What should I avoid while taking codeine?
Do not drink alcohol. Dangerous side effects or death can occur when alcohol is combined with codeine. Check your food and medicine labels to be sure these products do not contain alcohol.
Codeine may impair your thinking or reactions. Avoid driving or operating machinery until you know how codeine will affect you. Dizziness or severe drowsiness can cause falls or other accidents.
Codeine side effects
Get emergency medical help if you have any of these signs of an allergic reaction: hives; difficulty breathing; swelling of your face, lips, tongue, or throat.
Seek emergency medical attention if a child taking this medication has any of the following life-threatening side effects: noisy breathing, sighing, slow breathing with long pauses between breaths; being unusually sleepy or hard to wake up; blue colored lips.
Call your doctor at once if you have:
slow heart rate, weak pulse, fainting, shallow breathing;
feeling like you might pass out;
confusion, agitation, hallucinations, unusual thoughts or behavior;
feelings of extreme happiness or sadness;
seizure (convulsions); or
problems with urination.
Common side effects include:
feeling dizzy or drowsy;
nausea, vomiting, stomach pain;
mild itching or rash.
This is not a complete list of side effects and others may occur. Call your doctor for medical advice about side effects. You may report side effects to FDA at 1-800-FDA-1088.
See also: Side effects (in more detail)
Codeine dosing information
Usual Adult Dose for Cough:
Initial dose: 15 mg orally every 6 hours as necessary.
May titrate up to 20 mg every 4 hours.
Maximum 120 mg/day.
Usual Adult Dose for Pain:
Initial dose: 30 mg orally, IM, subcutaneously, or IV every 6 hours as necessary. May titrate dose to achieve desired analgesic effect. Doses up to 60 mg orally, IM, subcutaneously, or IV every 4 hours have been used.
Usual Geriatric Dose for Cough:
Initial dose: 10 mg orally every 6 hours as necessary.
May titrate cautiously up to 20 mg every 4 hours.
Maximum 120 mg/day.
Usual Geriatric Dose for Pain:
Initial dose: 15 mg orally, IM, subcutaneously, or IV every 6 hours as necessary. May titrate dose to achieve desired analgesic effect. Doses up to 60 mg orally, IM, subcutaneously, or IV every 4 hours have been used.
Usual Pediatric Dose for Cough:
2 to 6 years: 2.5 to 5 mg orally every 4 to 6 hours
Maximum 30 mg/day
6 to 12 years: 5 to 10 mg orally every 4 to 6 hours
Maximum 60 mg/day
Usual Pediatric Dose for Pain:
1 year or greater: 0.5 mg/kg or 15 mg/m2 orally, IM, or subcutaneously every 4 to 6 hours as needed
What other drugs will affect codeine?
Taking this medicine with other drugs that make you sleepy or slow your breathing can cause dangerous or life-threatening side effects. Ask your doctor before taking codeine with a sleeping pill, other narcotic pain medicine, muscle relaxer, or medicine for anxiety, depression, or seizures.
Other drugs may interact with codeine, including prescription and over-the-counter medicines, vitamins, and herbal products. Tell each of your health care providers about all medicines you use now and any medicine you start or stop using.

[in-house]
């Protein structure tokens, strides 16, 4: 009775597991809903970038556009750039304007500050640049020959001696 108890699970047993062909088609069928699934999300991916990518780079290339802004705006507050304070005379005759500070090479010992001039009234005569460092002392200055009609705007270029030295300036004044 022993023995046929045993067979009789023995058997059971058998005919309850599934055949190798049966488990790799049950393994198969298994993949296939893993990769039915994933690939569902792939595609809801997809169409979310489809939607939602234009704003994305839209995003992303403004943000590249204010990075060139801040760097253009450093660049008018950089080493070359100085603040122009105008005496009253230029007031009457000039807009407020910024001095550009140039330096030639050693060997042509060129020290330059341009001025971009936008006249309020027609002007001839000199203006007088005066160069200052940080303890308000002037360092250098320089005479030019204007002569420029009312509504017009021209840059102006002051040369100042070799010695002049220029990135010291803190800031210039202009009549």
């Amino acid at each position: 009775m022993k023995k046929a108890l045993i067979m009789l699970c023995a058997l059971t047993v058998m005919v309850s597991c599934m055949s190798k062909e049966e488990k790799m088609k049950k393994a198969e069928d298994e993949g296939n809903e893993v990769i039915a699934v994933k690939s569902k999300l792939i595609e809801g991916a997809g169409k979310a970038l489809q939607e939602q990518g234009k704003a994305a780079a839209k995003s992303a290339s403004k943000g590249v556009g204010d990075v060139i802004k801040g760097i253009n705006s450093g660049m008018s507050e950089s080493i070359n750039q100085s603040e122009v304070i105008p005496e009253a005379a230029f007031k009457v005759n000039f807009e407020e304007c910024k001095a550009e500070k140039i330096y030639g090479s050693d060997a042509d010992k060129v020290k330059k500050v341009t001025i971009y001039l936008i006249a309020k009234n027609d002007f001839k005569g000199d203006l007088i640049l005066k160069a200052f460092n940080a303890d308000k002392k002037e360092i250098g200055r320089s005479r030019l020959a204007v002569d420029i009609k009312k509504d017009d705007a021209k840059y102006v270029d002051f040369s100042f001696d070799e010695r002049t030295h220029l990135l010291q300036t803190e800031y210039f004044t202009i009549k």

More about codeine
- Codeine phosphate soluble tablets
- Codeine phosphate solution
- Codeine sulfate
- Codeine sulfate solution
- Codeine (Advanced Reading)
Related treatment guides
Where can I get more information?
- Your pharmacist can provide more information about codeine.
- Remember, keep this and all other medicines out of the reach of children, never share your medicines with others, and use this medication only for the indication prescribed.
- Disclaimer: Every effort has been made to ensure that the information provided by Cerner Multum, Inc. ('Multum') is accurate, up-to-date, and complete, but no guarantee is made to that effect. Drug information contained herein may be time sensitive. Multum information has been compiled for use by healthcare practitioners and consumers in the United States and therefore Multum does not warrant that uses outside of the United States are appropriate, unless specifically indicated otherwise. Multum's drug information does not endorse drugs, diagnose patients or recommend therapy. Multum's drug information is an informational resource designed to assist licensed healthcare practitioners in caring for their patients and/or to serve consumers viewing this service as a supplement to, and not a substitute for, the expertise, skill, knowledge and judgment of healthcare practitioners. The absence of a warning for a given drug or drug combination in no way should be construed to indicate that the drug or drug combination is safe, effective or appropriate for any given patient. Multum does not assume any responsibility for any aspect of healthcare administered with the aid of information Multum provides. The information contained herein is not intended to cover all possible uses, directions, precautions, warnings, drug interactions, allergic reactions, or adverse effects. If you have questions about the drugs you are taking, check with your doctor, nurse or pharmacist.
Copyright 1996-2012 Cerner Multum, Inc. Version: 9.05. Revision Date: 2014-01-29, 3:05:57 PM.